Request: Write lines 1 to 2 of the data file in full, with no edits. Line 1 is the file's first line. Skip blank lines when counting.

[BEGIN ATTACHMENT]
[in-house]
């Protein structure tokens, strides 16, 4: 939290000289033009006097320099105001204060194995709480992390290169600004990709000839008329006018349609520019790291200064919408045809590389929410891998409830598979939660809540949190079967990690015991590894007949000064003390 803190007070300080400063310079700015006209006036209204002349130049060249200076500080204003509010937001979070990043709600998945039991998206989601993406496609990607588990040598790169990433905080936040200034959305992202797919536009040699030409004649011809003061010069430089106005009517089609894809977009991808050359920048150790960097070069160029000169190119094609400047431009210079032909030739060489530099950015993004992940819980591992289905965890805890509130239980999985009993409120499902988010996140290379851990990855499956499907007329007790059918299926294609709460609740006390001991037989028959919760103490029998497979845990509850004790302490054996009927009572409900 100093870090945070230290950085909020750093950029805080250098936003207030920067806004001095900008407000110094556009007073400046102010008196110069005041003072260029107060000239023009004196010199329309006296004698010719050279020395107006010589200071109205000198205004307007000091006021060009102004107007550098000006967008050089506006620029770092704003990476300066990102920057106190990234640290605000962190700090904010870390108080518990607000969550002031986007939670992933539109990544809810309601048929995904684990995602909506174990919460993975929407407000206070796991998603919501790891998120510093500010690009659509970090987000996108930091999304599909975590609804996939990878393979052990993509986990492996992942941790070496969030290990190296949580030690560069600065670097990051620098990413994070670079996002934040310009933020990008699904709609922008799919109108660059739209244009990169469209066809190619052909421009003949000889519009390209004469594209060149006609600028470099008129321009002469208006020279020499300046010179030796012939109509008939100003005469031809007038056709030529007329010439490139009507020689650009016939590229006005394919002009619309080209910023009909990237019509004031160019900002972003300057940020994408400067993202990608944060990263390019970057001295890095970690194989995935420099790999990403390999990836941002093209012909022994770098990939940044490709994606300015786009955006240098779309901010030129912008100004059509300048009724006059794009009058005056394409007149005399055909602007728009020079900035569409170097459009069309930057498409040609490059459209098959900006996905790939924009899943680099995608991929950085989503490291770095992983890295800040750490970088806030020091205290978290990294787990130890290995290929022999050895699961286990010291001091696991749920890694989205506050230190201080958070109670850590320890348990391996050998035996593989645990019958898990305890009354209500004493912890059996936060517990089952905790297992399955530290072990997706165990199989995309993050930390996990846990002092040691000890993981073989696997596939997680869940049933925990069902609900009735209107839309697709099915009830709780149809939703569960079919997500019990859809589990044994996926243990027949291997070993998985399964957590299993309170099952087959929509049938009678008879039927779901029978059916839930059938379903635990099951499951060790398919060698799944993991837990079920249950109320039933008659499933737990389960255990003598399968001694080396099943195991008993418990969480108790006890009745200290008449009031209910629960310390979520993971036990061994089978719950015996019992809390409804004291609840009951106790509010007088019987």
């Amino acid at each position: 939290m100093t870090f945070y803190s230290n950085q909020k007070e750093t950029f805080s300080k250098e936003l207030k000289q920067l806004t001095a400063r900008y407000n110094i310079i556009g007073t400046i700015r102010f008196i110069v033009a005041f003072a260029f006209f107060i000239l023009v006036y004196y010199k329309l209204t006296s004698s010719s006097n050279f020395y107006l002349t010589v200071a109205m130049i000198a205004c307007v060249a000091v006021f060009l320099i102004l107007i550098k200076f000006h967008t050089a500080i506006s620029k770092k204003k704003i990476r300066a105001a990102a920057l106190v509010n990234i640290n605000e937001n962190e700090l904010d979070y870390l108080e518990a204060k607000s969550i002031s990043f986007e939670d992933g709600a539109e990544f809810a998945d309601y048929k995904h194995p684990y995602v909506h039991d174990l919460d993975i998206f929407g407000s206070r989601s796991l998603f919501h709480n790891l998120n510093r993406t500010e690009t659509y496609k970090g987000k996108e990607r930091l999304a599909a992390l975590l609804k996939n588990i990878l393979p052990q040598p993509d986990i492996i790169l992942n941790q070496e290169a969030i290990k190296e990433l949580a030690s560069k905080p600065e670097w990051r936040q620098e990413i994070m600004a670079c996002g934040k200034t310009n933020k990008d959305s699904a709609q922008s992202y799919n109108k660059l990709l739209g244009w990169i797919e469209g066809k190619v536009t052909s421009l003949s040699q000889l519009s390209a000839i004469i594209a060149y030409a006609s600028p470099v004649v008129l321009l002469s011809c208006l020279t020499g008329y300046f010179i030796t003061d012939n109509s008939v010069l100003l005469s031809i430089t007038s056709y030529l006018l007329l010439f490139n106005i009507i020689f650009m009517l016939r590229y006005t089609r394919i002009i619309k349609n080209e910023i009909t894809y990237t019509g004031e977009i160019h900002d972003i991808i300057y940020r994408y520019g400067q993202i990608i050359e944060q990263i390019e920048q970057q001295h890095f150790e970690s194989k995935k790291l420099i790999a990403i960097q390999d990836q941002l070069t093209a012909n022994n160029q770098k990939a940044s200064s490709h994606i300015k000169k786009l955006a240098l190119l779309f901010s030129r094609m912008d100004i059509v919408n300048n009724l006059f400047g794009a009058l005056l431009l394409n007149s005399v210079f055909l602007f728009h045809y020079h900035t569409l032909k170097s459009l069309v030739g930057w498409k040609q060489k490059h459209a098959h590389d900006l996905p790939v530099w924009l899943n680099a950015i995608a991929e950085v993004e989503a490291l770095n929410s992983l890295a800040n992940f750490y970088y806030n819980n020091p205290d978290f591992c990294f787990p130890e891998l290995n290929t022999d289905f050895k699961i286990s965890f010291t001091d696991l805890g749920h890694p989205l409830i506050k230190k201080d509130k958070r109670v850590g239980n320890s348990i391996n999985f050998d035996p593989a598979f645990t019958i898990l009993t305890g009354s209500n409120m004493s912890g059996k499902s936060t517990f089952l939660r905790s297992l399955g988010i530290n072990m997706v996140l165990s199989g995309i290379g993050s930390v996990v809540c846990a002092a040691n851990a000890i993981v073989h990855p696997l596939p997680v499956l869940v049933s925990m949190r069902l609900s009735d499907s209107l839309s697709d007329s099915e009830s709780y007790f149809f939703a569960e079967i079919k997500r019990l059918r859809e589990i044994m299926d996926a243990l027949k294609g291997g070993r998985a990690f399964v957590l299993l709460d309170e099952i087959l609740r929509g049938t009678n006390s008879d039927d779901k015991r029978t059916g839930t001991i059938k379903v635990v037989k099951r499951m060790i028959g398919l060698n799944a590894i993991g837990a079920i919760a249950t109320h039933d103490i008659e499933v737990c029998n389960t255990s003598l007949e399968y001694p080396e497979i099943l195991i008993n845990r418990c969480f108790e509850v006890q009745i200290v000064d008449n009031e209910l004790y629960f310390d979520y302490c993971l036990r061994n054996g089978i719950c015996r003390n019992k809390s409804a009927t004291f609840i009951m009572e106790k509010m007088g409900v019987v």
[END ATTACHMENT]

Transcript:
[in-house]
């Protein structure tokens, strides 16, 4: 939290000289033009006097320099105001204060194995709480992390290169600004990709000839008329006018349609520019790291200064919408045809590389929410891998409830598979939660809540949190079967990690015991590894007949000064003390 803190007070300080400063310079700015006209006036209204002349130049060249200076500080204003509010937001979070990043709600998945039991998206989601993406496609990607588990040598790169990433905080936040200034959305992202797919536009040699030409004649011809003061010069430089106005009517089609894809977009991808050359920048150790960097070069160029000169190119094609400047431009210079032909030739060489530099950015993004992940819980591992289905965890805890509130239980999985009993409120499902988010996140290379851990990855499956499907007329007790059918299926294609709460609740006390001991037989028959919760103490029998497979845990509850004790302490054996009927009572409900 100093870090945070230290950085909020750093950029805080250098936003207030920067806004001095900008407000110094556009007073400046102010008196110069005041003072260029107060000239023009004196010199329309006296004698010719050279020395107006010589200071109205000198205004307007000091006021060009102004107007550098000006967008050089506006620029770092704003990476300066990102920057106190990234640290605000962190700090904010870390108080518990607000969550002031986007939670992933539109990544809810309601048929995904684990995602909506174990919460993975929407407000206070796991998603919501790891998120510093500010690009659509970090987000996108930091999304599909975590609804996939990878393979052990993509986990492996992942941790070496969030290990190296949580030690560069600065670097990051620098990413994070670079996002934040310009933020990008699904709609922008799919109108660059739209244009990169469209066809190619052909421009003949000889519009390209004469594209060149006609600028470099008129321009002469208006020279020499300046010179030796012939109509008939100003005469031809007038056709030529007329010439490139009507020689650009016939590229006005394919002009619309080209910023009909990237019509004031160019900002972003300057940020994408400067993202990608944060990263390019970057001295890095970690194989995935420099790999990403390999990836941002093209012909022994770098990939940044490709994606300015786009955006240098779309901010030129912008100004059509300048009724006059794009009058005056394409007149005399055909602007728009020079900035569409170097459009069309930057498409040609490059459209098959900006996905790939924009899943680099995608991929950085989503490291770095992983890295800040750490970088806030020091205290978290990294787990130890290995290929022999050895699961286990010291001091696991749920890694989205506050230190201080958070109670850590320890348990391996050998035996593989645990019958898990305890009354209500004493912890059996936060517990089952905790297992399955530290072990997706165990199989995309993050930390996990846990002092040691000890993981073989696997596939997680869940049933925990069902609900009735209107839309697709099915009830709780149809939703569960079919997500019990859809589990044994996926243990027949291997070993998985399964957590299993309170099952087959929509049938009678008879039927779901029978059916839930059938379903635990099951499951060790398919060698799944993991837990079920249950109320039933008659499933737990389960255990003598399968001694080396099943195991008993418990969480108790006890009745200290008449009031209910629960310390979520993971036990061994089978719950015996019992809390409804004291609840009951106790509010007088019987």